Several years ago, I was on a bouncy delivery run from Puerto la Cruz, Venezuela, to Trinidad when the wheel spun loose in my hand. The boat was a 51-foot Skye, and we were punching to windward through darkness and squalls in a channel crowded with fishing boats. We eased the main, sheeted the genny, and the boat traced drunken S-turns while the owner began rifling through the large cockpit locker for the emergency tiller.
Of course, the locker was unlit and cluttered with the sundry junk that collects in dark places aboard a cruising boat. It seemed like 15 minutes had passed before the owner, sweating and clenching a penlight in his teeth, emerged holding the emergency tiller.
It was an unwieldy club, but it worked. It offered only minimal leverage, fell at an awkward height across the cockpit and had to be held in place with downward pressure. With a long night of hand-steering ahead, I had time enough to master the beast.
It would seem simple to fabricate a useful, durable emergency tiller, and make sure itís easy to grab and quick to install. Yet of the many boats I stepped aboard at the Miami Boat Show in February, only a few had emergency tillers that came close to meeting these criteria. Among them was the Island Packet 440, the boat we review this month.
Every boatbuilder makes mistakes. (Those that donít admit this worry me most.) Too many hands are involved in the process to expect perfection.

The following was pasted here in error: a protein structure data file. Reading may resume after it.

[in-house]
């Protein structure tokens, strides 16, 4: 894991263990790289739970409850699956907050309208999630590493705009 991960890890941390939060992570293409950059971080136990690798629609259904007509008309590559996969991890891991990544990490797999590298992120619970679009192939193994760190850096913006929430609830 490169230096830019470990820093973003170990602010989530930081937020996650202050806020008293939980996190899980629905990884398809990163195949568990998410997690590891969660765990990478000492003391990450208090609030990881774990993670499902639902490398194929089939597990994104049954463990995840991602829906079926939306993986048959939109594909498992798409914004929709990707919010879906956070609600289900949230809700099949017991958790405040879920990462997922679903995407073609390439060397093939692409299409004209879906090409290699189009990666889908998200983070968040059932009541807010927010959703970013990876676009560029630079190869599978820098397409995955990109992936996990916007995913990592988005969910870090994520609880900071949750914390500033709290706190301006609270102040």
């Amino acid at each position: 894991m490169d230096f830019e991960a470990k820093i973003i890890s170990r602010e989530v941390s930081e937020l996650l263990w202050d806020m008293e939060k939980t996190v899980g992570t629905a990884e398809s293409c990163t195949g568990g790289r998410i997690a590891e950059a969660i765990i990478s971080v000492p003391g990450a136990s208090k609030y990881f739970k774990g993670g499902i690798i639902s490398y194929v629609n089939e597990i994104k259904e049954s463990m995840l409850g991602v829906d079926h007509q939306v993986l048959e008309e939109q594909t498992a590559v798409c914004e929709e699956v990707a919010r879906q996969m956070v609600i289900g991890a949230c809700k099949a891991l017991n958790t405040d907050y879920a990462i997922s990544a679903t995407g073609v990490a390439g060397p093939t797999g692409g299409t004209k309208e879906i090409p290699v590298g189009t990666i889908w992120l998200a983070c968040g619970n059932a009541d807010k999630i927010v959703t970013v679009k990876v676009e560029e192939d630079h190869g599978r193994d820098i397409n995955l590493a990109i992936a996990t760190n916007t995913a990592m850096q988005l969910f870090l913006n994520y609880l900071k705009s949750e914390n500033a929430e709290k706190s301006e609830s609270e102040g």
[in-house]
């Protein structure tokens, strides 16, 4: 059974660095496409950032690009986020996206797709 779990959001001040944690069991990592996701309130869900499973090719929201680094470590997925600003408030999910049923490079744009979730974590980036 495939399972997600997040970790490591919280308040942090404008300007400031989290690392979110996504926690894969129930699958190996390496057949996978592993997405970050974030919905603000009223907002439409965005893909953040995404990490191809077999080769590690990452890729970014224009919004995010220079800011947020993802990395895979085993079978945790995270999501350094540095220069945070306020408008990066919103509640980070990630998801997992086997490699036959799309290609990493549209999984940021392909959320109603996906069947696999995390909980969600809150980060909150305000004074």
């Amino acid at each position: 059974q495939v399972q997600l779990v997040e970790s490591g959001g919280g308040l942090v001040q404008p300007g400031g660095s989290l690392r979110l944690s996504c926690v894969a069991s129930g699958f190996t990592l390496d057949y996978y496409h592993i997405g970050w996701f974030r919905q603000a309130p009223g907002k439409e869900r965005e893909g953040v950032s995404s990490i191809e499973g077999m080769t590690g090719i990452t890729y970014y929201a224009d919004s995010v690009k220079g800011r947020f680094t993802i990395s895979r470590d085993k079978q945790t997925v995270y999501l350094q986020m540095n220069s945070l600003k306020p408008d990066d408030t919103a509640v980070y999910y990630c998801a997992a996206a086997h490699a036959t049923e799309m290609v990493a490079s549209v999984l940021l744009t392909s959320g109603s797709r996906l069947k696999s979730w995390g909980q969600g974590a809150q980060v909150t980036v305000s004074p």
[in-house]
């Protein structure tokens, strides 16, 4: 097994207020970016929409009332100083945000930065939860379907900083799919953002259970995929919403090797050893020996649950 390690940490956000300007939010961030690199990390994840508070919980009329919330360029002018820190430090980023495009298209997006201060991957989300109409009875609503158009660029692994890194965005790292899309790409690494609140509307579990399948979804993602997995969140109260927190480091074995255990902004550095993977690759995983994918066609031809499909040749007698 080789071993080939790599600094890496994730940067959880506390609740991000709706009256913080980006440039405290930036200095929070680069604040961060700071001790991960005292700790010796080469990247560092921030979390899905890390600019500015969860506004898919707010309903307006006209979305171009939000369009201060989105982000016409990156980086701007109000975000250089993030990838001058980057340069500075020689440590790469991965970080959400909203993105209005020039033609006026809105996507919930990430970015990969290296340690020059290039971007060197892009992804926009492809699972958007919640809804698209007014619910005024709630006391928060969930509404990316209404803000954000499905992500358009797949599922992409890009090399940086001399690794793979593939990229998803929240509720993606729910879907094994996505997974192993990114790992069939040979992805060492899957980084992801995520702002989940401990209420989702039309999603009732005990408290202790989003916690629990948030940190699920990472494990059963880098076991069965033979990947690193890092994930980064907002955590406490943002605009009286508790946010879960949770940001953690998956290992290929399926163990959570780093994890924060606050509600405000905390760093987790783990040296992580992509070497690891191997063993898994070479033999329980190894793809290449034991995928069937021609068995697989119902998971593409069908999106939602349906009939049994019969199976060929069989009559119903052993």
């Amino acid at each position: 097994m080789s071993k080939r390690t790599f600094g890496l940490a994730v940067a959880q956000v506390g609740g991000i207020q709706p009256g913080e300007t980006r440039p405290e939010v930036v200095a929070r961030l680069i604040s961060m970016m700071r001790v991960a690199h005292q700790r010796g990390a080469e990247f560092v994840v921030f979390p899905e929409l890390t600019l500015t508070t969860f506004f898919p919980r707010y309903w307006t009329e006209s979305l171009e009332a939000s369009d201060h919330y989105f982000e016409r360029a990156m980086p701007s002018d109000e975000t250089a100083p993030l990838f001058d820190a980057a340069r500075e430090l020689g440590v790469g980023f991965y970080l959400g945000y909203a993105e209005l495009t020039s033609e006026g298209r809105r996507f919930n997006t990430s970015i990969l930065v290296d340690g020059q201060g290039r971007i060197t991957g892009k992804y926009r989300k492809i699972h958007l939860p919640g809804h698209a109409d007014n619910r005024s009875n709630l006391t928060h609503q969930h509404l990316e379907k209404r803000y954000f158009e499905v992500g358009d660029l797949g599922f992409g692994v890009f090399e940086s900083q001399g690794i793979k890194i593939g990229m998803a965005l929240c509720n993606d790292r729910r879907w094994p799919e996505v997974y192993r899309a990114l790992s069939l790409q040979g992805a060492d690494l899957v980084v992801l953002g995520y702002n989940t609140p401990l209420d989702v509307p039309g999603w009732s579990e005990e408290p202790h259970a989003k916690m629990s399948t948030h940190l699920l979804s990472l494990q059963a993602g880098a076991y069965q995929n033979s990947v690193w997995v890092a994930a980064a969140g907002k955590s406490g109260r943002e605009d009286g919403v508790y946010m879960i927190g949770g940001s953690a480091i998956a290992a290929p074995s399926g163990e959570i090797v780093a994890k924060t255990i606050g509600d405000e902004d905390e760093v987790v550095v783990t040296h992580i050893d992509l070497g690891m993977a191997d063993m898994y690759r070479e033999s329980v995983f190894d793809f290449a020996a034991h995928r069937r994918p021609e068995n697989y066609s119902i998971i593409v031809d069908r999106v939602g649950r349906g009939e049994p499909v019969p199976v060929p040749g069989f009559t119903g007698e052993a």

Past problems on Island Packets include rudders that delaminated on a few boats from the 80s; aluminum holding tanks in the early 90s that were prone to corrosion; and until about 1997, chainplates that were tucked in fiberglass roving where leaking water could collect. Outright failures are rare, and that says a lot about Island Packetís emphasis on customer service.
Island Packetís approach involves a rapport between buyer and builder that is all too rare among production yards. Working to improve a tried-and-true concept, Island Packet CEO and designer Bob Johnson and his team base many of their changes on an extensive survey that every owner gets. Got a problem or a question? Check out the IP ownersí bulletin board (www.ipyachts.com). Got a suggestion? Island Packet wonít brush you off. The company has proven that success doesnít mean being all things to all people, it means mastering what you do best.
This month, we received the results of our own survey (mailed to 1,700 readers), and weíll be studying it closely. PS subscribers are a diverse lot, which only makes our job that much more challenging. (On the same day, we recently fielded an e-mail from a woman who was choosing a stove for her custom 53-foot Chuck Paine design and one from an owner of an old Luders 33 who suggested we look at lead lines).
So keep the e-mails and letters coming, I read every one and we respond to as many as physically possible. After all, it is your insight and opinions that keep our rudder and wheel intact.